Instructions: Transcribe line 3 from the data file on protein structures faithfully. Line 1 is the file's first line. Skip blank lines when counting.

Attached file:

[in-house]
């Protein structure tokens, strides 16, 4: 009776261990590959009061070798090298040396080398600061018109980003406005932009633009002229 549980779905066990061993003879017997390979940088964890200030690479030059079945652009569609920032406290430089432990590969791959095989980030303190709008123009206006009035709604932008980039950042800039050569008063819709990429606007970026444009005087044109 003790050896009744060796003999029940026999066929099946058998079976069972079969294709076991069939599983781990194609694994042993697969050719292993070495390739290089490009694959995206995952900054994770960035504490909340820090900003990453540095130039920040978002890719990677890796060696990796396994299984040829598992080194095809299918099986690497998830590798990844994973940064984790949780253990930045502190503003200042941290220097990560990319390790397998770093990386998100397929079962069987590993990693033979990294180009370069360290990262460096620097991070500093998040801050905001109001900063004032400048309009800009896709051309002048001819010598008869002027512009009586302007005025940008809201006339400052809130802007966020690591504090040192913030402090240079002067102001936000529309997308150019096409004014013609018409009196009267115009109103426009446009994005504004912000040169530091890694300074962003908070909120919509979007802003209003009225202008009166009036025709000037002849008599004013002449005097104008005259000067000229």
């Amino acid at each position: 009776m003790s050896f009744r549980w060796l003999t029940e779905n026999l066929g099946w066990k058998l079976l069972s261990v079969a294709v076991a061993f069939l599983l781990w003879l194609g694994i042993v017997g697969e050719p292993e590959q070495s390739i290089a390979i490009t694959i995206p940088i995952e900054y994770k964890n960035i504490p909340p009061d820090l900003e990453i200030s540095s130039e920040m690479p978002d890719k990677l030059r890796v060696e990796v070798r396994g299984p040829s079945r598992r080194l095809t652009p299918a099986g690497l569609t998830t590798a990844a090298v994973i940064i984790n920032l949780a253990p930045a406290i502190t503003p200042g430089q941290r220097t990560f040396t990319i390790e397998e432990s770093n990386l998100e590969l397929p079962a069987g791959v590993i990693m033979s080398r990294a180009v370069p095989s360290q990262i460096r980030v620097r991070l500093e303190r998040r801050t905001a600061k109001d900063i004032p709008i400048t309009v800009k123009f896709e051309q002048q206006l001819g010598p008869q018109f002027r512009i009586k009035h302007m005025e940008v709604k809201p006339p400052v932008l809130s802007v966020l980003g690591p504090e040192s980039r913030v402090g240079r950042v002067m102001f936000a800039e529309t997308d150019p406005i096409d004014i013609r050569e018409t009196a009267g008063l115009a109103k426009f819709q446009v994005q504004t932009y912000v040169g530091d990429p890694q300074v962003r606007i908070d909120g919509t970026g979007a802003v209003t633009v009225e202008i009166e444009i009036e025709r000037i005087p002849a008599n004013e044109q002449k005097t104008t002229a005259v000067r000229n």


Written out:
């Amino acid at each position: 009776m003790s050896f009744r549980w060796l003999t029940e779905n026999l066929g099946w066990k058998l079976l069972s261990v079969a294709v076991a061993f069939l599983l781990w003879l194609g694994i042993v017997g697969e050719p292993e590959q070495s390739i290089a390979i490009t694959i995206p940088i995952e900054y994770k964890n960035i504490p909340p009061d820090l900003e990453i200030s540095s130039e920040m690479p978002d890719k990677l030059r890796v060696e990796v070798r396994g299984p040829s079945r598992r080194l095809t652009p299918a099986g690497l569609t998830t590798a990844a090298v994973i940064i984790n920032l949780a253990p930045a406290i502190t503003p200042g430089q941290r220097t990560f040396t990319i390790e397998e432990s770093n990386l998100e590969l397929p079962a069987g791959v590993i990693m033979s080398r990294a180009v370069p095989s360290q990262i460096r980030v620097r991070l500093e303190r998040r801050t905001a600061k109001d900063i004032p709008i400048t309009v800009k123009f896709e051309q002048q206006l001819g010598p008869q018109f002027r512009i009586k009035h302007m005025e940008v709604k809201p006339p400052v932008l809130s802007v966020l980003g690591p504090e040192s980039r913030v402090g240079r950042v002067m102001f936000a800039e529309t997308d150019p406005i096409d004014i013609r050569e018409t009196a009267g008063l115009a109103k426009f819709q446009v994005q504004t932009y912000v040169g530091d990429p890694q300074v962003r606007i908070d909120g919509t970026g979007a802003v209003t633009v009225e202008i009166e444009i009036e025709r000037i005087p002849a008599n004013e044109q002449k005097t104008t002229a005259v000067r000229n």